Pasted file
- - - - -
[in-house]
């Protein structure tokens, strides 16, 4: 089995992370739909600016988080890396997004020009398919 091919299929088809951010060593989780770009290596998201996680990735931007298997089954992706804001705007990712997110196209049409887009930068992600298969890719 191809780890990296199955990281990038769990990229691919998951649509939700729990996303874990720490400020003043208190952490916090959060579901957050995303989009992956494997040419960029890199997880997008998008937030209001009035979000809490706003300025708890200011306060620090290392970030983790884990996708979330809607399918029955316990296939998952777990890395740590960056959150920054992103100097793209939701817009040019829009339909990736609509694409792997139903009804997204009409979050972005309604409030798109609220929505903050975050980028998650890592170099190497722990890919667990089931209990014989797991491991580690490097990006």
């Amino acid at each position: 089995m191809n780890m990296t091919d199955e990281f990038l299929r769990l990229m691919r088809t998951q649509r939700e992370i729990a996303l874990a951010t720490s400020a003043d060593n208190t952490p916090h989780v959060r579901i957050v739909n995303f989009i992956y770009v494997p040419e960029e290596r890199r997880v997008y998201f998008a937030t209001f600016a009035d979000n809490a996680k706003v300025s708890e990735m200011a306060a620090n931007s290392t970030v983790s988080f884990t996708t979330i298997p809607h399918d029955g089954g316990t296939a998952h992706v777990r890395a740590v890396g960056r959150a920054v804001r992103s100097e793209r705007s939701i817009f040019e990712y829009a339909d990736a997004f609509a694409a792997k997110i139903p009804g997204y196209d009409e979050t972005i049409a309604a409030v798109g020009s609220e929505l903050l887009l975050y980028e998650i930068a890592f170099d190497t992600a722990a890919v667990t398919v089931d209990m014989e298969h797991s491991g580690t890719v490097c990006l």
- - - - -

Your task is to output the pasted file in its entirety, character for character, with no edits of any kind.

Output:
[in-house]
């Protein structure tokens, strides 16, 4: 089995992370739909600016988080890396997004020009398919 091919299929088809951010060593989780770009290596998201996680990735931007298997089954992706804001705007990712997110196209049409887009930068992600298969890719 191809780890990296199955990281990038769990990229691919998951649509939700729990996303874990720490400020003043208190952490916090959060579901957050995303989009992956494997040419960029890199997880997008998008937030209001009035979000809490706003300025708890200011306060620090290392970030983790884990996708979330809607399918029955316990296939998952777990890395740590960056959150920054992103100097793209939701817009040019829009339909990736609509694409792997139903009804997204009409979050972005309604409030798109609220929505903050975050980028998650890592170099190497722990890919667990089931209990014989797991491991580690490097990006």
């Amino acid at each position: 089995m191809n780890m990296t091919d199955e990281f990038l299929r769990l990229m691919r088809t998951q649509r939700e992370i729990a996303l874990a951010t720490s400020a003043d060593n208190t952490p916090h989780v959060r579901i957050v739909n995303f989009i992956y770009v494997p040419e960029e290596r890199r997880v997008y998201f998008a937030t209001f600016a009035d979000n809490a996680k706003v300025s708890e990735m200011a306060a620090n931007s290392t970030v983790s988080f884990t996708t979330i298997p809607h399918d029955g089954g316990t296939a998952h992706v777990r890395a740590v890396g960056r959150a920054v804001r992103s100097e793209r705007s939701i817009f040019e990712y829009a339909d990736a997004f609509a694409a792997k997110i139903p009804g997204y196209d009409e979050t972005i049409a309604a409030v798109g020009s609220e929505l903050l887009l975050y980028e998650i930068a890592f170099d190497t992600a722990a890919v667990t398919v089931d209990m014989e298969h797991s491991g580690t890719v490097c990006l």